One thing bookstagram taught me very quickly is that buying books can be extremely expensive. I was hearing about all these amazing books and I craved the aesthetics. Posting a pretty book cover to my page just seemed like the appropriate way to enter bookstagram. But during the lockdowns last year, my bank account really paid the hard way.
I spoke about my ‘eBook’ experience during a post last year. I even admitted I only read the same genre on my kindle. Romance and Contemporary Fiction. I really wasn’t using my kindle to my advantage.
My kindle has allowed me to try out so many new authors and genres. And, I feel like a whole new reading experience has been unlocked.
I wanted to share the many books I’ve downloaded onto my kindle that I just can’t wait to read. Ranging from Contemporary Fiction to Thrillers, I’m so excited to get round to them all.
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His Only Wife by Peace Adzo Medie
Pitched as Crazy Rich Asians set in West Africa – I had to pick up this book as soon as I could.
Afi Tekple is a young seamstress living in a small town in Ghana with her widowed mother. Afi’s future doesn’t seem to hold much excitement. Until, that is, she is offered a life-changing opportunity – a proposal of marriage from the wealthy family of Elikem Ganyo.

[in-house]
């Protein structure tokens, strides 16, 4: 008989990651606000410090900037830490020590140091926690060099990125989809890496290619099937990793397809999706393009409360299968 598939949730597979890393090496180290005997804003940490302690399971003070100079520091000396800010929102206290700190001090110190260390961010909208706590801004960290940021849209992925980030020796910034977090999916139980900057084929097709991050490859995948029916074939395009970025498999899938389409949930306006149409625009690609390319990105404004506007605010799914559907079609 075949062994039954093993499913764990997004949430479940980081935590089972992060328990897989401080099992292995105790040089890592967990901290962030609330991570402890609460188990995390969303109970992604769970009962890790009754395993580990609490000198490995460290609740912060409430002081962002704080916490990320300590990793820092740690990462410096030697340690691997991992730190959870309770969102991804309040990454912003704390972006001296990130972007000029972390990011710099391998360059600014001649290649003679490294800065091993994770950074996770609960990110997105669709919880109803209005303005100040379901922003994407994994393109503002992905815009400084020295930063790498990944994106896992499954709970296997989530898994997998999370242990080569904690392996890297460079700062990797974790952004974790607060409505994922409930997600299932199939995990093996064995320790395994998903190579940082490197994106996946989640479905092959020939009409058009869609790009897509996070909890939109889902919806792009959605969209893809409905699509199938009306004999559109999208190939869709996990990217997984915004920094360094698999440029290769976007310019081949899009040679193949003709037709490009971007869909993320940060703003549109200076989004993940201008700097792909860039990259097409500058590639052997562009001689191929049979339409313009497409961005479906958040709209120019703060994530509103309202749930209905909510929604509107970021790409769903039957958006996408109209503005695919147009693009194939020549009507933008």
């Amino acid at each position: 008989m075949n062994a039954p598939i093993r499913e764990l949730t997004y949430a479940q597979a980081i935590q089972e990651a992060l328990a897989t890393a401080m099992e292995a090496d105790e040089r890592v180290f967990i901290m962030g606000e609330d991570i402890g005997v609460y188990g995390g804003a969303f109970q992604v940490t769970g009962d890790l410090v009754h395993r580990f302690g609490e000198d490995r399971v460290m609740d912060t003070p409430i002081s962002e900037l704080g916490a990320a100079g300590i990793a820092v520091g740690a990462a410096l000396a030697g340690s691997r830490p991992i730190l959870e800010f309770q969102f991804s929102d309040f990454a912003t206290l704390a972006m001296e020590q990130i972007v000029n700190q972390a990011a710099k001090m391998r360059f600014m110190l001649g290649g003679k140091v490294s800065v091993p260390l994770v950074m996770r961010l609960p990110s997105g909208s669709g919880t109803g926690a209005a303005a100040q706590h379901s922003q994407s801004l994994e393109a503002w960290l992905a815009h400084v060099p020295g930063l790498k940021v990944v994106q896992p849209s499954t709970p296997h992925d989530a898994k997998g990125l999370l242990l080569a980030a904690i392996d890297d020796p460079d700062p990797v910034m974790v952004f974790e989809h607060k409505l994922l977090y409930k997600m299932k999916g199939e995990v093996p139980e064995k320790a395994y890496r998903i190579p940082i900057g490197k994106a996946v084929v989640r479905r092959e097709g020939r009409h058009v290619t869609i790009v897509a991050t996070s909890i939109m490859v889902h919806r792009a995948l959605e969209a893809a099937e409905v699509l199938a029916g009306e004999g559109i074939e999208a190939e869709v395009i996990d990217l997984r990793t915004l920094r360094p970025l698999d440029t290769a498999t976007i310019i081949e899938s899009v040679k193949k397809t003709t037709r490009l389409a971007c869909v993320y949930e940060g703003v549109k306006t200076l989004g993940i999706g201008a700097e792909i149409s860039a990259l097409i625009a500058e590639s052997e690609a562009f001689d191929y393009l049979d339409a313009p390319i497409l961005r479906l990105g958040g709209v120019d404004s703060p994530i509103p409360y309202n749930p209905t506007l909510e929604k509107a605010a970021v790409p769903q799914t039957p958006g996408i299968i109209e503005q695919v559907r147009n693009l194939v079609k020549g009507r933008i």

She barely knows Elikem, but that seems a small price to pay for a marriage that could offer her family financial security, as well as the key to the glitzy city lifestyle she’s always wanted. But when Afi arrives in Accra, she realises that her fairy-tale ending might not be all that she’d hoped for. Now she must balance the often conflicting roles of wife, daughter, niece and sister-in-law, without losing sight of herself.
Everything I Never Told You by Celeste Ng
I’ve seen so many mixed reviews about this Thriller that I’ve decided this has to be one I try for myself! Aiming to read in June!
Lydia is the favourite child of Marilyn and James Lee; a girl who inherited her mother’s bright blue eyes and her father’s jet-black hair. Her parents are determined that Lydia will fulfill the dreams they were unable to pursue – in Marilyn’s case that her daughter become a doctor rather than a homemaker, in James’s case that Lydia be popular at school, a girl with a busy social life and the centre of every party. But Lydia is under pressures that have nothing to do with growing up in 1970s small town Ohio. Her father is an American born of first-generation Chinese immigrants, and his ethnicity, and hers, make them conspicuous in any setting.